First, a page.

|Charles Correa: India’s Greatest Architect||Clerkenwell Design Week||Punk: Chaos to Couture|
|RIBA, London||Various venues, London||The Metropolitan Museum of Art, New York|
|14 May 2013 – 4 September 2013||21–23 May 2013||9 May - 11 August 2013|
Celebrated for his contribution to post-independence Indian architecture, Charles Correa balances global influences and local sensitivity in his work. The exhibition, designed by David Adjaye Associates, will look at Correa’s affordable housing designs and schemes to improve cityscapes. The Mahatma Gandhi Memorial Museum and Toronto’s new Ismaili Centre will be among the major projects featured.
The three-day festival returns to invigorate Clerkenwell’s streets and converted spaces with an array of curated projects. Historical venues, including the Farmiloe Building and the House of Detention, will host UK and international brands, while The Priory of the Order of St John will display a sculptural lighting installation by Sharon Marston. Now in its fourth year, the festival will have more exhibition space and a focus on interior decoration.
Has punk’s non-conformist style finally been absorbed by the establishment? From May, New York’s largest art institution will explore punk’s influence on high fashion, bringing together about 100 garments from the 1970s to the present day. Chaos to Couture will depict punk’s origins and icons, contrasting its DIY aesthetic with the borrowed symbols and imitations of contemporary haute couture. The display will be animated with music videos and soundscaping audio techniques.
|James Turrell: A Retrospective||Hopper Drawing||Frieze New York|
|Los Angeles County Museum of Art, California||Whitney Museum, New York||Randall’s Island Park, Manhattan|
|26 May 2013 - 6 April 2014||23 May 2013 – 6 October 2014||10–13 May 2013|
Californian artist James Turrell has enjoyed a career spanning nearly 50 years, rising to prominence during the Light and Space movement of the 1960s and 1970s. The retrospective will show his early geometric light projections, prints and drawings as well as his ongoing masterwork, Roden Crater. Models, plans, photographs and films will be used to document the volcanic crater’s transformation into a huge, naked-eye observatory for the viewing of celestial phenomena.
Edward Hopper’s famous paintings, Early Sunday Morning, New York Movie, Office at Night and Nighthawks, reveal the artist’s eye for composition. Hopper Drawing will present these pieces alongside their preparatory sketches, intending to highlight Hopper’s underappreciated achievements as a draughtsman. More than 2,500 drawings will be on show, many for the first time, as well as archival research on the buildings, spaces and urban environments that inspired these works.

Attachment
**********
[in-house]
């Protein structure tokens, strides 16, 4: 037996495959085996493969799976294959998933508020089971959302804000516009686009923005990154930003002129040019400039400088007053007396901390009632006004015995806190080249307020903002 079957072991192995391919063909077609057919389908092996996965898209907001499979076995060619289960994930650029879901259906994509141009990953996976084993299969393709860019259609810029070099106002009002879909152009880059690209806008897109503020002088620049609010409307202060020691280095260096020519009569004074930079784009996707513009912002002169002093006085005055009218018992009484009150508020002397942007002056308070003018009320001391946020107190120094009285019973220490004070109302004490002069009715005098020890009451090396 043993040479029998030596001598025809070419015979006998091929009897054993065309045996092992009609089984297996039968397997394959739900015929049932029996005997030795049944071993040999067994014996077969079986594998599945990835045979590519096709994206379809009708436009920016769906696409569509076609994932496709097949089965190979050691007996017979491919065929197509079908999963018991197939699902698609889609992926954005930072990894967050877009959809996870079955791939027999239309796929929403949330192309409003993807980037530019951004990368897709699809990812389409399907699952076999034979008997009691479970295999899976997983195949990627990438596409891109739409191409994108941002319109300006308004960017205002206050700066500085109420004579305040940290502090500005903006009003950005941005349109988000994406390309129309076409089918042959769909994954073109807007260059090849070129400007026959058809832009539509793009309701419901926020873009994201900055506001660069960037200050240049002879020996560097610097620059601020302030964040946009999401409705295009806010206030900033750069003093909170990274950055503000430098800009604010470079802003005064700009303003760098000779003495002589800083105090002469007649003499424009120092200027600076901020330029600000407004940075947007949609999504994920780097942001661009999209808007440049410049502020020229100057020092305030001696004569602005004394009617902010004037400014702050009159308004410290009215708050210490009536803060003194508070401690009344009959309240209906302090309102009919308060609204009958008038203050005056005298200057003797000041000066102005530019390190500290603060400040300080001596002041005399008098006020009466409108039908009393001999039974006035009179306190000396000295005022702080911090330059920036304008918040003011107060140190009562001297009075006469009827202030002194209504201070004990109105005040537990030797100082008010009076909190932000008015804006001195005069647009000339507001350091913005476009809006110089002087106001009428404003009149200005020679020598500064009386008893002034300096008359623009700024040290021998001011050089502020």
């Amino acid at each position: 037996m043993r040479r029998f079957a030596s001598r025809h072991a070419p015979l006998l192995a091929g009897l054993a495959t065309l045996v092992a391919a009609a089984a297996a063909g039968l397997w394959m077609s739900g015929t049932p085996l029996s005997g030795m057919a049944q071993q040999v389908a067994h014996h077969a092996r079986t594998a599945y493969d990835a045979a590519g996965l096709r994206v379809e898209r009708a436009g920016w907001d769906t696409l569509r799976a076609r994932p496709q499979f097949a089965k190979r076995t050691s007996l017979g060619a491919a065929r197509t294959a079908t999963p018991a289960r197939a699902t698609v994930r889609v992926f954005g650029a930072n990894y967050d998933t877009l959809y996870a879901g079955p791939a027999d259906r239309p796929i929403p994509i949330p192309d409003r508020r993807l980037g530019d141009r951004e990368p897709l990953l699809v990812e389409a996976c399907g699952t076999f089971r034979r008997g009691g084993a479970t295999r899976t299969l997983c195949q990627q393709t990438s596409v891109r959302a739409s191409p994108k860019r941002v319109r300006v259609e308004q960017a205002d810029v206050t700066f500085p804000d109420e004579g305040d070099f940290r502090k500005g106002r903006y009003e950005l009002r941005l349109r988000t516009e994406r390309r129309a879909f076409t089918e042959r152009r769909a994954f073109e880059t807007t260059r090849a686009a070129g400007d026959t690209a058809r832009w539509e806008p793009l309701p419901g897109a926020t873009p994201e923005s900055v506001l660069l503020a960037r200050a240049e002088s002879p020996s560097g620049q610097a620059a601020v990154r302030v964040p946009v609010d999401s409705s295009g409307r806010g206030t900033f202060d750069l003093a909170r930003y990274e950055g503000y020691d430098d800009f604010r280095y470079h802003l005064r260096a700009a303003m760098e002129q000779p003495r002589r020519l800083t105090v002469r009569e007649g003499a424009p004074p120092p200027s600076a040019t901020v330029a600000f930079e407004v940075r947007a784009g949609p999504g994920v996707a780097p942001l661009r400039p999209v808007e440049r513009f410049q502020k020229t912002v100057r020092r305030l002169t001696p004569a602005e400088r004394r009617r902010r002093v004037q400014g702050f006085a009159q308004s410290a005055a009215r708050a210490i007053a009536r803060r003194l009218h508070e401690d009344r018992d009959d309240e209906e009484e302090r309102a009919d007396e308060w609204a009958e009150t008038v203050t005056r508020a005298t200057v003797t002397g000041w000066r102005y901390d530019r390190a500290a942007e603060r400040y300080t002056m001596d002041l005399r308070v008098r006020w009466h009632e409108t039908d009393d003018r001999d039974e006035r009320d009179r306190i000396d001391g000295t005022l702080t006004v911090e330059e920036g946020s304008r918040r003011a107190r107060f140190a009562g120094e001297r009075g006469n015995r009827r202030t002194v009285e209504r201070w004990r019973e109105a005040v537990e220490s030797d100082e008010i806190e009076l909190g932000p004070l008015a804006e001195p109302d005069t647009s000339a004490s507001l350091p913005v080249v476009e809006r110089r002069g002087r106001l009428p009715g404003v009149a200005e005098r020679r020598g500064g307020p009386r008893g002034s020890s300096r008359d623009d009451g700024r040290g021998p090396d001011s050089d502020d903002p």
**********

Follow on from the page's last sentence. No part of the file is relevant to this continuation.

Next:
Overlooking the East River, the fair is an opportunity to buy pieces from the world’s leading artists. Launched last year as the counterpart to Frieze London, the New York incarnation has grown to feature more than 180 galleries. The Frieze Projects programme will display new commissions from Liz Glynn, Maria Loboda, Marianne Vitale, Andra Ursuta and Mateo Tannatt within the fair and around Randall’s Island.
|International Contemporary Furniture Fair||What Design Can Do!||The Progressive Pencil: George Elmslie’s Prairie School Designs|
|Jacob K Javits Convention Center, New York||Various venues, Amsterdam||Minneapolis Institute of Arts, Minnesota|
|18–21 May 2013||16–17 May 2013||26 May 2013 – 26 August 2013|
New York’s cultural calendar looks busy this May as the ICFF opens the week after Frieze. The convention centre will host the latest furniture and interior design from global retailers, designers and manufacturers. Marking its 25th anniversary, the event aims to explore “what’s best and what’s next” in design. A product-development programme will match selected designers with material and fabricator exhibitors – pairing Tom Dixon with high-tech company Trumpf, for instance.
International designers from multiple disciplines will convene in Amsterdam to “break taboos” and tackle the challenges of the modern world in May. The third edition of this event, characterised by its activist attitude, will promote design as a force for change, freedom and improvement. Two days of talks addressing the social potential of design will be accompanied by workshops, exhibitions and a fashion show. Confirmed speakers include DUS Architects, Urban-Think Tank and Twitter designer Mike Kruzeniski.
George Grant Elmslie worked with Louis Sullivan before joining William Purcell as a partner of Purcell & Elmslie. Their practice became the second most commissioned firm of the Prairie School, after Frank Lloyd Wright. The Progressive Pencil opens as Elmslie’s Purcell-Cutts House (pictured) celebrates its 100th anniversary. The architect’s work will be presented with historic photos, design drawings and furniture, including a one-of-a-kind dining-room suite.